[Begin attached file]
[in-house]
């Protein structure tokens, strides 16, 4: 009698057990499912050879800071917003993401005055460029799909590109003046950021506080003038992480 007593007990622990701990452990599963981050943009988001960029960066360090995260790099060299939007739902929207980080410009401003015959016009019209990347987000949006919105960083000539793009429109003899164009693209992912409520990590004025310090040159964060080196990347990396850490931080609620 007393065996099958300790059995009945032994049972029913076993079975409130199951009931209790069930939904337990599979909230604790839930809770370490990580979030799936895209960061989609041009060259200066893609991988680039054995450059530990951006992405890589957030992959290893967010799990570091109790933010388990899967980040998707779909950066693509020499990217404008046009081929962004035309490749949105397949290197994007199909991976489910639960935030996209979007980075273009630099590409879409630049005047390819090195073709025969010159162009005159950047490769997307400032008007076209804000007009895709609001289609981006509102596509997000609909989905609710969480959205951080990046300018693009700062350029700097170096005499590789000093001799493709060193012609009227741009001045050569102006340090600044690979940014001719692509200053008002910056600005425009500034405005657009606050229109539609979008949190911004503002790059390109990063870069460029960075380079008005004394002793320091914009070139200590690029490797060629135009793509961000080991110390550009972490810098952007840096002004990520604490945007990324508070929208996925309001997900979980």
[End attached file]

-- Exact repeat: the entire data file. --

[in-house]
């Protein structure tokens, strides 16, 4: 009698057990499912050879800071917003993401005055460029799909590109003046950021506080003038992480 007593007990622990701990452990599963981050943009988001960029960066360090995260790099060299939007739902929207980080410009401003015959016009019209990347987000949006919105960083000539793009429109003899164009693209992912409520990590004025310090040159964060080196990347990396850490931080609620 007393065996099958300790059995009945032994049972029913076993079975409130199951009931209790069930939904337990599979909230604790839930809770370490990580979030799936895209960061989609041009060259200066893609991988680039054995450059530990951006992405890589957030992959290893967010799990570091109790933010388990899967980040998707779909950066693509020499990217404008046009081929962004035309490749949105397949290197994007199909991976489910639960935030996209979007980075273009630099590409879409630049005047390819090195073709025969010159162009005159950047490769997307400032008007076209804000007009895709609001289609981006509102596509997000609909989905609710969480959205951080990046300018693009700062350029700097170096005499590789000093001799493709060193012609009227741009001045050569102006340090600044690979940014001719692509200053008002910056600005425009500034405005657009606050229109539609979008949190911004503002790059390109990063870069460029960075380079008005004394002793320091914009070139200590690029490797060629135009793509961000080991110390550009972490810098952007840096002004990520604490945007990324508070929208996925309001997900979980």